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Changing Attitudes: Underage drinking and drug use is not a ‘rite of passage’

The need to provide meaningful education on the dangers of underage drinking and drug use here in Maine has never been greater. A few facts help to highlight that need: 

    • Alcohol and drugs are the leading causes of crime among youth.
    • Alcohol and drugs are the leading factors in teenage suicide.
    • More than 23 million people over the age of 12 are addicted to alcohol and other drugs. 

Young people, like adults, drink alcohol for many different reasons. Some of the reasons may seem obvious, but understanding the feelings behind these reasons – as well as how everyday teen life comes into play – can be difficult. 

Young people often drink to check out from family problems or issues with school and grades; loneliness, low self-esteem, depression, anxiety disorder and other mental health issues can contribute; they may drink to deal with the pressures of everyday social situations, to change their image or to fit in when moving to a new school or town; to gain confidence or lose inhibitions. 

As kids get older and alcohol and drugs enter the picture, parents are faced with a unique set of challenges. Parents often forgive underage drinking as a “rite of passage.” They can simply sit back and hope their kids will “get through it,” or they can change their attitude and take an active role in learning about alcohol and drugs – and help their kids to do the same.

And it is important to take advantage of “teachable moments” when parents and other adults can help kids learn about underage drinking and drug use. It’s not so much about having “the big talk,” but about being there for them when the issues come up – on TV, at the movies, on the radio; about celebrities or sports figures, or about their friends.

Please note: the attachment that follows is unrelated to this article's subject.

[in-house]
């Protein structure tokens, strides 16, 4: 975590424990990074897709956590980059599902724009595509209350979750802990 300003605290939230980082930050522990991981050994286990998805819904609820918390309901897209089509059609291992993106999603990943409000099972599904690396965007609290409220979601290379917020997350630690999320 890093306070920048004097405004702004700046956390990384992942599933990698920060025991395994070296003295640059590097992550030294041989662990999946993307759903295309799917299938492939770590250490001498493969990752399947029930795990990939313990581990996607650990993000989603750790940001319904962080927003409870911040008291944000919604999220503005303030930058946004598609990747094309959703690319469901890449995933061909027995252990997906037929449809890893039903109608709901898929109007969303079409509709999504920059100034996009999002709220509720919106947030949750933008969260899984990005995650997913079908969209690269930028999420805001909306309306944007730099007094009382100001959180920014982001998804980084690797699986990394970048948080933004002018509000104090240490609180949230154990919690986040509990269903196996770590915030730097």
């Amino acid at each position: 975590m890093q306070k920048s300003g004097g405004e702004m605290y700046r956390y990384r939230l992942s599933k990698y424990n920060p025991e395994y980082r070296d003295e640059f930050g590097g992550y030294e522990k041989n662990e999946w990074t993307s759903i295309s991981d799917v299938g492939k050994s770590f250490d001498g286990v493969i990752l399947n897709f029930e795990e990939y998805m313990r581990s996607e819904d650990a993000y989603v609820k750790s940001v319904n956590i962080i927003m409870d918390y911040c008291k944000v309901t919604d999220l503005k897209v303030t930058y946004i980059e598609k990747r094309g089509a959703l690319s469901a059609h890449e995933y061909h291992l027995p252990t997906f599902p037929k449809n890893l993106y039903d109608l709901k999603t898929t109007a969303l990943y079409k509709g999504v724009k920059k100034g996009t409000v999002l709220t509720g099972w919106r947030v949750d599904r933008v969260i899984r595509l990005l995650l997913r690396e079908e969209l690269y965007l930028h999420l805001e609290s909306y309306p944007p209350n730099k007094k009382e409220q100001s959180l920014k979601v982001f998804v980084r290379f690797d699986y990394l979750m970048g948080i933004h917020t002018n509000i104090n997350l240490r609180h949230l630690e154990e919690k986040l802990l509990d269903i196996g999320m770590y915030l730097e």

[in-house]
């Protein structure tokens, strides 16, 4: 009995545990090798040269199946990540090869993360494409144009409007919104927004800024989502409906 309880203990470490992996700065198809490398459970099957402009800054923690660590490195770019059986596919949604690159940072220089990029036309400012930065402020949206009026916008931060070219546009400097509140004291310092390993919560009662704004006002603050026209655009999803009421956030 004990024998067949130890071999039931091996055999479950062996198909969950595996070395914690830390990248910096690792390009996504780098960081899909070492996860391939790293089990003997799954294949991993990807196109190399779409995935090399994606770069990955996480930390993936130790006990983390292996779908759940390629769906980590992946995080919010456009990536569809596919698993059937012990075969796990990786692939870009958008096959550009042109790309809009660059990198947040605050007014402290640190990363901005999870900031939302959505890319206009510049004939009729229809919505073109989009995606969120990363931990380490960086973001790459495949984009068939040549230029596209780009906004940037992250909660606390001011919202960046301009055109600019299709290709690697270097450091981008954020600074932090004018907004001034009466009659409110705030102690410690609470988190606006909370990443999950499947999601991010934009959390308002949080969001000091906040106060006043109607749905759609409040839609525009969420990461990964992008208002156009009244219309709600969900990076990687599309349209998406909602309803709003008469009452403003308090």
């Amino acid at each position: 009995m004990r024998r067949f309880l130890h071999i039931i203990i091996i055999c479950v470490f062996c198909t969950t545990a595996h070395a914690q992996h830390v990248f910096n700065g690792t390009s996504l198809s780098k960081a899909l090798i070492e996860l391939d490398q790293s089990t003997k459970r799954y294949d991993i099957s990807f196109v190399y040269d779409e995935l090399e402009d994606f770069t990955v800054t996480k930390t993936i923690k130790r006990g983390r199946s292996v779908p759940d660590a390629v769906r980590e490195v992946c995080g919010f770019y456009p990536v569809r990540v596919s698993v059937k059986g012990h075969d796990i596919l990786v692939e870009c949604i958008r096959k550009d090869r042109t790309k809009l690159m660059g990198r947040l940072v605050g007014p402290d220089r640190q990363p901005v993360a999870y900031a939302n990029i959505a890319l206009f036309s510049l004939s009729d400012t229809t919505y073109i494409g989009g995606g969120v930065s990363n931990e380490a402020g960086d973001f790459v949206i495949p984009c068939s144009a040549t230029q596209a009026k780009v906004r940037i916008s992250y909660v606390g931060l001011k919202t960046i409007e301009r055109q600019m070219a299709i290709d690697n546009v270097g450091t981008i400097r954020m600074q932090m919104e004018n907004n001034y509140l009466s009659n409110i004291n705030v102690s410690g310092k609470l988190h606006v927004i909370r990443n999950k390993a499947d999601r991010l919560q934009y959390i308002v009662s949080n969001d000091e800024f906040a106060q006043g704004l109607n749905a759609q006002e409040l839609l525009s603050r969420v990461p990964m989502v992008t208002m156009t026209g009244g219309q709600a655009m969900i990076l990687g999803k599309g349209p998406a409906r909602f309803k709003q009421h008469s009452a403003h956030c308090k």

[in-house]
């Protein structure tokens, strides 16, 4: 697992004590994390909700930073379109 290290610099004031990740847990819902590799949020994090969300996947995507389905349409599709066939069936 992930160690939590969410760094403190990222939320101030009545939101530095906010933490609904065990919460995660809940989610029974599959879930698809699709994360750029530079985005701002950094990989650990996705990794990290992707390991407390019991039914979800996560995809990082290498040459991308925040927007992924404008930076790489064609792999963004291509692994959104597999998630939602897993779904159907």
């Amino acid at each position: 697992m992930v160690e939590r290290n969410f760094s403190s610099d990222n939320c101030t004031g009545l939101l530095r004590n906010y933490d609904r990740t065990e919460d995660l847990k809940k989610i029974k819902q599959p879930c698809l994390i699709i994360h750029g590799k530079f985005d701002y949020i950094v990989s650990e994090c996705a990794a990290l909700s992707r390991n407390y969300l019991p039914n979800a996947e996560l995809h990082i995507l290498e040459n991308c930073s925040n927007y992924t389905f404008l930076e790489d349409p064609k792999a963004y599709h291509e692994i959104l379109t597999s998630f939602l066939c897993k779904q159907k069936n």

According to the National Council on Alcoholism and Drug Dependence, here are some guidelines that can help parents talk about alcohol and drug use:

Listen before you talk: For kids, knowing that someone is really listening is most important.  Ask open-ended questions. Be involved. Be honest and open. Be positive: talking about these issues can build bridges rather than walls. And remember, addiction is a chronic, progressive disease that can be linked to family history and genetics. So, if you there is a family history of problems be matter of fact about it, as one would be with any other chronic disease, such as heart disease, diabetes or cancer.

In fostering “changing attitudes” parents can help kids understand that drinking isn’t a “rite of passage.” It’s not a way to feel or be independent, “cool,” or to fit in socially. Young people can learn that alcohol is not necessary for having a good time. Non-use of alcohol is a healthy and viable option and we can learn to respect another person’s decision not to drink alcohol.

Additionally, AMHC urges local businesses, community organizations, colleges, schools, administrators, and government agencies to get involved in these activities. It can make a tremendous difference in our community as we reach out to those who are most vulnerable and help our next generation avoid the many problems that underage alcohol and drug use can bring.